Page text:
The U.S. Food and Drug Administration (“FDA”) recently announced a “far-reaching action plan” to evaluate and improve the agency’s prescription opioid policies. The announcement came amidst public criticism and mounting political pressure on the FDA to address the country’s “opioid abuse epidemic,” including a hold placed by Senate Democrat Edward J. Markey on President Obama’s nominee to lead the FDA, Dr. Robert M. Califf. In a December 21, 2015 letter to U.S. Department of Health & Human Services (“HHS”) Secretary Sylvia M. Burwell, Senator Markey warned that he would block a vote on Califf’s nomination to be FDA commissioner until the FDA commits to rescinding pediatric OxyContin approval, empaneling advisory committees on any future opioid-approval questions, and immediately ensuring that issues of addiction, abuse, and dependence are considered by the FDA when making a final decision about the approval or indication(s) for an opioid drug.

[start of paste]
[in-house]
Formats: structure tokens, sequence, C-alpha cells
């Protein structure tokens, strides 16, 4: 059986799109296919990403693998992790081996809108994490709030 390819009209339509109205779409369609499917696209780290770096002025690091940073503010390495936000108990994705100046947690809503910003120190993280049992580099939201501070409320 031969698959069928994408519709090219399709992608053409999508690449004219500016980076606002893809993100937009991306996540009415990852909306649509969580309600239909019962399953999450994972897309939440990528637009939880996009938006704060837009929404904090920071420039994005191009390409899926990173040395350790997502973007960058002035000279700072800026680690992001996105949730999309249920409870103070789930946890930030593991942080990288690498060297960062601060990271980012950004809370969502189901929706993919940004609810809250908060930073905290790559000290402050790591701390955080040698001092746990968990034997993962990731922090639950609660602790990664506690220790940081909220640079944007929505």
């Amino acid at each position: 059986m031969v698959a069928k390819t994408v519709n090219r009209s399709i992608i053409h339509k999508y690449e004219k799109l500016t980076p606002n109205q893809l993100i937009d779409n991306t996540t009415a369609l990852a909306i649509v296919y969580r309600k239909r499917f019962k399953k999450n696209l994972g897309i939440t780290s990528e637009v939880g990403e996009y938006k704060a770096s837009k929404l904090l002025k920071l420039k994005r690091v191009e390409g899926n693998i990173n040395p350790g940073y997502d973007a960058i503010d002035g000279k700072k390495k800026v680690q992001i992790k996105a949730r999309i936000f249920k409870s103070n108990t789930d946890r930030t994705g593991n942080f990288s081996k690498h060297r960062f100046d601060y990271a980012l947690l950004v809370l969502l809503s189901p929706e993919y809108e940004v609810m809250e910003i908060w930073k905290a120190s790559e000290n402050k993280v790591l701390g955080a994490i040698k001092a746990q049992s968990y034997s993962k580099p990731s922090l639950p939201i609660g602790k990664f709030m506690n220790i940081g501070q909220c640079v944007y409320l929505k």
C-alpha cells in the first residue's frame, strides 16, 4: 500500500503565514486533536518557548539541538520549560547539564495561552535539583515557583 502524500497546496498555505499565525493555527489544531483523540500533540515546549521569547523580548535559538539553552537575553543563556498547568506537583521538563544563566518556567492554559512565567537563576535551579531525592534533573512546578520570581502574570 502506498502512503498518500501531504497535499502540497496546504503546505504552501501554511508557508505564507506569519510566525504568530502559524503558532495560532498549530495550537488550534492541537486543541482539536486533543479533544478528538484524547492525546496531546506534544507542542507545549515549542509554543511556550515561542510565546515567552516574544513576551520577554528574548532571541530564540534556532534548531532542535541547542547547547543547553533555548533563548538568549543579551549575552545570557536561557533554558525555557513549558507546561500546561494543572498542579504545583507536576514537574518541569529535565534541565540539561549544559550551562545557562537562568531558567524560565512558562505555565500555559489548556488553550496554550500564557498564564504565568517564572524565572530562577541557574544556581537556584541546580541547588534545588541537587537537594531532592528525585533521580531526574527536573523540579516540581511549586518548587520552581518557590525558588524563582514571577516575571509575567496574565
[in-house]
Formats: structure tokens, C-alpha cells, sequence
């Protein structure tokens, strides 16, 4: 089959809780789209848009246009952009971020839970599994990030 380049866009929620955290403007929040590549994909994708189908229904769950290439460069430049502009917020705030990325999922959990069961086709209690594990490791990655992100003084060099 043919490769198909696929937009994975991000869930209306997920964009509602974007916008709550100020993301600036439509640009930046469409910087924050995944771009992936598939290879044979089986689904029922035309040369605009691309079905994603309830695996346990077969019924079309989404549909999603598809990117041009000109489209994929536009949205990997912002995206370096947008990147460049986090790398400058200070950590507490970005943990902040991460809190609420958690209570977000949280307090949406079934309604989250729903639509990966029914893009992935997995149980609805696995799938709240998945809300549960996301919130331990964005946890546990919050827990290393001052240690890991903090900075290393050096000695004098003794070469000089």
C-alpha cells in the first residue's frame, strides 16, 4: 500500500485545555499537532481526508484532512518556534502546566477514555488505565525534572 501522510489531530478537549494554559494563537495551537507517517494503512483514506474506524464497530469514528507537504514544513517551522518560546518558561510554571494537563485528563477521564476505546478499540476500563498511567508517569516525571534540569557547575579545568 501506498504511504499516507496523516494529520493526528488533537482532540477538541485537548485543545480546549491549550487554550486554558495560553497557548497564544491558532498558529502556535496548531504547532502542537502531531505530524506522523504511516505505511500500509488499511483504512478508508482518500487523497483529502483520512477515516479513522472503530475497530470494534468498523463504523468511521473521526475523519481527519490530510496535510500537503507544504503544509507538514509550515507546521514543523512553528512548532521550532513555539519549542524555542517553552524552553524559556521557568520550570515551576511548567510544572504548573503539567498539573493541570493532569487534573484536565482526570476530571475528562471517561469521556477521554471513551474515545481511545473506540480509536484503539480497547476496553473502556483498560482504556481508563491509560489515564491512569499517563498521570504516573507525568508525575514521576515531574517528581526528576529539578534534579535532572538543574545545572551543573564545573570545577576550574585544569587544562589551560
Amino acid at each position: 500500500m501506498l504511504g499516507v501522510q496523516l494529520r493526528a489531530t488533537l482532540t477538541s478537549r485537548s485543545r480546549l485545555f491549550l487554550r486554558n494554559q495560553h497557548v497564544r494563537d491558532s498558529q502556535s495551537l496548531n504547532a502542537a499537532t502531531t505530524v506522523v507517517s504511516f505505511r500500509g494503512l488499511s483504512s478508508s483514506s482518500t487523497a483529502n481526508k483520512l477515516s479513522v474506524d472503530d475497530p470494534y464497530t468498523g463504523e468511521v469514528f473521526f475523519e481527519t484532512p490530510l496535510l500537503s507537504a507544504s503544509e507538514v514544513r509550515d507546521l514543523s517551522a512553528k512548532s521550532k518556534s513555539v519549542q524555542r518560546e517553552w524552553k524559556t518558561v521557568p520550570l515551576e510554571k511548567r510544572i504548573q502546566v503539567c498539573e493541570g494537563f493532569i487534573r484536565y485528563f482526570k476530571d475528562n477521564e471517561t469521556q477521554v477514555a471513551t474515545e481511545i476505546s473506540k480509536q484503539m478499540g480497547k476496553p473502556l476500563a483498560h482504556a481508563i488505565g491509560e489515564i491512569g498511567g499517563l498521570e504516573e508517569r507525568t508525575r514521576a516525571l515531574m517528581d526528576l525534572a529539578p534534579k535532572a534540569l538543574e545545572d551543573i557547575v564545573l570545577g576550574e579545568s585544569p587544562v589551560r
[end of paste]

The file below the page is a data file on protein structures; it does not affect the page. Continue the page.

The FDA’s plan provides agency responses to eight issues relating to opioid abuse:
The primary objective of the FDA’s multi-prong plan is largely information gathering. This likely will mean more extensive post-marketing testing and reporting requirements for pharmaceutical manufacturers, including additional studies and analyses of the health risks and benefits associated with long-term use of ER/LA opioids previously approved for sale by the FDA and opioid alternatives. Providers, meanwhile, may be subject to new CDC and Surgeon General guidelines for opioid prescribing for chronic pain outside of end of life care. Additional, more immediate changes may ensue, as the FDA’s plan came under criticism within hours of its unveiling last week. Senator Markey, for example, complained that the above proposals “fall short of what is needed” and indicated that he would continue to block Dr. Califf’s candidacy until the FDA commits to holding advisory committees of outside experts for all opioid approval decisions.
How the FDA proceeds remains to be seen. Foley will closely monitor and report on any proposed agency action.